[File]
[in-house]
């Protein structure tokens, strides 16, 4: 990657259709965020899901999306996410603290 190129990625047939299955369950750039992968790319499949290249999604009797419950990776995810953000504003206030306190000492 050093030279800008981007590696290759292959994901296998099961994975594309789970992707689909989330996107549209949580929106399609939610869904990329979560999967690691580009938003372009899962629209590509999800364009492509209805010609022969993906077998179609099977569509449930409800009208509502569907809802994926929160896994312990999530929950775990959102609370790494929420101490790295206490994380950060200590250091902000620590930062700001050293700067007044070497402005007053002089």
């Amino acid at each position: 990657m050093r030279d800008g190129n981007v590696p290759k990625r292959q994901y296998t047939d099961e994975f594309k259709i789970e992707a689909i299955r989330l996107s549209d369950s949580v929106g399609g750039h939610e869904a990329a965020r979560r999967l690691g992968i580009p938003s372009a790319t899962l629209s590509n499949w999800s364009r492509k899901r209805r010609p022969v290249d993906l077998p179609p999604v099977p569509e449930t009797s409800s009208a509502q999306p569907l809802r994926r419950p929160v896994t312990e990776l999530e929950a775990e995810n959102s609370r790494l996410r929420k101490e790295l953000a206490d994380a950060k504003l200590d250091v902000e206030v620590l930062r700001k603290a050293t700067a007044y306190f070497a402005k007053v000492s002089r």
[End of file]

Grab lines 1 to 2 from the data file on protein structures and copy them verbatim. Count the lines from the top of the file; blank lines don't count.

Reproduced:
[in-house]
């Protein structure tokens, strides 16, 4: 990657259709965020899901999306996410603290 190129990625047939299955369950750039992968790319499949290249999604009797419950990776995810953000504003206030306190000492 050093030279800008981007590696290759292959994901296998099961994975594309789970992707689909989330996107549209949580929106399609939610869904990329979560999967690691580009938003372009899962629209590509999800364009492509209805010609022969993906077998179609099977569509449930409800009208509502569907809802994926929160896994312990999530929950775990959102609370790494929420101490790295206490994380950060200590250091902000620590930062700001050293700067007044070497402005007053002089």